National Down Syndrome Society E-Newsletter


March 2011

World Down Syndrome Day is March 21! 



NDSS invites everyone to get involved in the World Down Syndrome Day celebrations! There are lots of ways to participate on and around 3-21. Here are some proactive initiatives:

  • Share your World Down Syndrome Day story with the new 3-21 section in the My Great Story public awareness campaign.
  • Watch the five My Great Story PSAs starring the NDSS celebrity Ambassadors.
  • Get the inside scoop with behind the scenes footage from the My Great Story print ad photo shoot.
  • Watch Milestones, the new NDSS video, which stars four families as they reflect on the milestones that their children have achieved and those they hope they will accomplish.
  • Sign up to receive NDSS policy action alerts and learn how to get in touch with your elected officials to advocate for people with Down syndrome.
  • Visit the World Down Syndrome Day site to learn what people in your area and around the globe are doing to celebrate 3-21.
  • Get connected to World Down Syndrome Day and NDSS on Facebook and Twitter for the latest updates and information.
  • Donate $3.21 or the amount of your choice to NDSS.

Spread the word! The more we share, blog, tweet, post and talk about World Down Syndrome Day the more we raise awareness for people with Down syndrome and all of their achievements and abilities!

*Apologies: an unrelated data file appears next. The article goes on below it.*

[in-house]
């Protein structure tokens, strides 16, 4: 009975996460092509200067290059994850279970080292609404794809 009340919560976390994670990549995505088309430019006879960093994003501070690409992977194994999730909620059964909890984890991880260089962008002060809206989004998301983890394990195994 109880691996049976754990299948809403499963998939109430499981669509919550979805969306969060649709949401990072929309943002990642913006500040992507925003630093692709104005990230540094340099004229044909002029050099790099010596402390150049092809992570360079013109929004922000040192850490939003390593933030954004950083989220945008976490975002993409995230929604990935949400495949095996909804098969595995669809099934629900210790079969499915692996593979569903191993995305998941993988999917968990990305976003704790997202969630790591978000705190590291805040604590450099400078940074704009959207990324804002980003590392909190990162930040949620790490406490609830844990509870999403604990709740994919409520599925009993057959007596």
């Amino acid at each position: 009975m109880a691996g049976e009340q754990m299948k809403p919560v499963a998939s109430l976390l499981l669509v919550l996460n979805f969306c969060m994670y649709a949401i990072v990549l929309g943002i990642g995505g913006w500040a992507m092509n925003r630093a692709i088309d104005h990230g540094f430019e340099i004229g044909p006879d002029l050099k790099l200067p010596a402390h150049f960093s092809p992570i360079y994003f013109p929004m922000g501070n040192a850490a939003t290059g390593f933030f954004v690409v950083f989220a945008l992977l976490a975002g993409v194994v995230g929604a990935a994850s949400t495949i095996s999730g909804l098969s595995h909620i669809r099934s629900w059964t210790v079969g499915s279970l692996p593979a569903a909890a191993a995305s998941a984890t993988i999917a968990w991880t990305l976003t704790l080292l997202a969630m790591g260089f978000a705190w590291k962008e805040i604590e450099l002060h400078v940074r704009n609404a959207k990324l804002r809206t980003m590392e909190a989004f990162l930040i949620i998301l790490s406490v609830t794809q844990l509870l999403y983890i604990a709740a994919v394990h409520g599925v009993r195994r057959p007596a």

NDSS National Policy Center Update


  • Applications are now being accepted for the Joseph P. Kennedy, Jr. Foundation Public Policy Fellowship Program 2011-2012. The deadline is March 15.

          Click here for more information.

  • The U.S. Department of Human Services announced that the Affordable Care Act will support states in seeing significant new federal support in their efforts to help move Medicaid beneficiaries out of institutions and into their own homes or other community settings. Nationally, $4.3 billion in new funds will help establish and expand community-based alternatives to institutional long term care.

    Click here to read the press release. 


Buddy Walk® on Washington 2011 



On February 7 and 8, NDSS brought together 200 advocates from 31 states in Washington D.C. This annual two-day advocacy experience, the Buddy Walk® on Washington, is a powerful way for the Down syndrome community to send a strong message directly to elected officials about important national policy goals, including improvements for education, research, healthcare and more.

The event kicked off with an interactive training, which prepared all participants for their experiences on Capitol Hill and shared new strategies for successful advocacy. The training included detailed information about national policy priorities.

That evening at the reception and award ceremony, NDSS honored Down syndrome leaders and advocates from across the country. Congressman Pete Sessions presented the Advocate of the Year Award to Sarah Brachman, a young woman with Down syndrome whose accomplishments in the area of legislative advocacy include personally recruiting 30 members of Congress to join the Down Syndrome Congressional Caucus. Senator Lautenberg from New Jersey also spoke to the group in honor of Sarah's award and accomplishments. The Massachusetts Down Syndrome Congress was honored for its cutting edge legislative affairs work. Representative Tom Sannicandro from Massachusetts was on hand to personally present the award.

Also honored were Mary McHale from the Omaha Down Syndrome Parents Network for her work in expanding parent support in Nebraska and Donald Bailey of the College Transition Connection for his important contributions to postsecondary education for students with intellectual disabilities.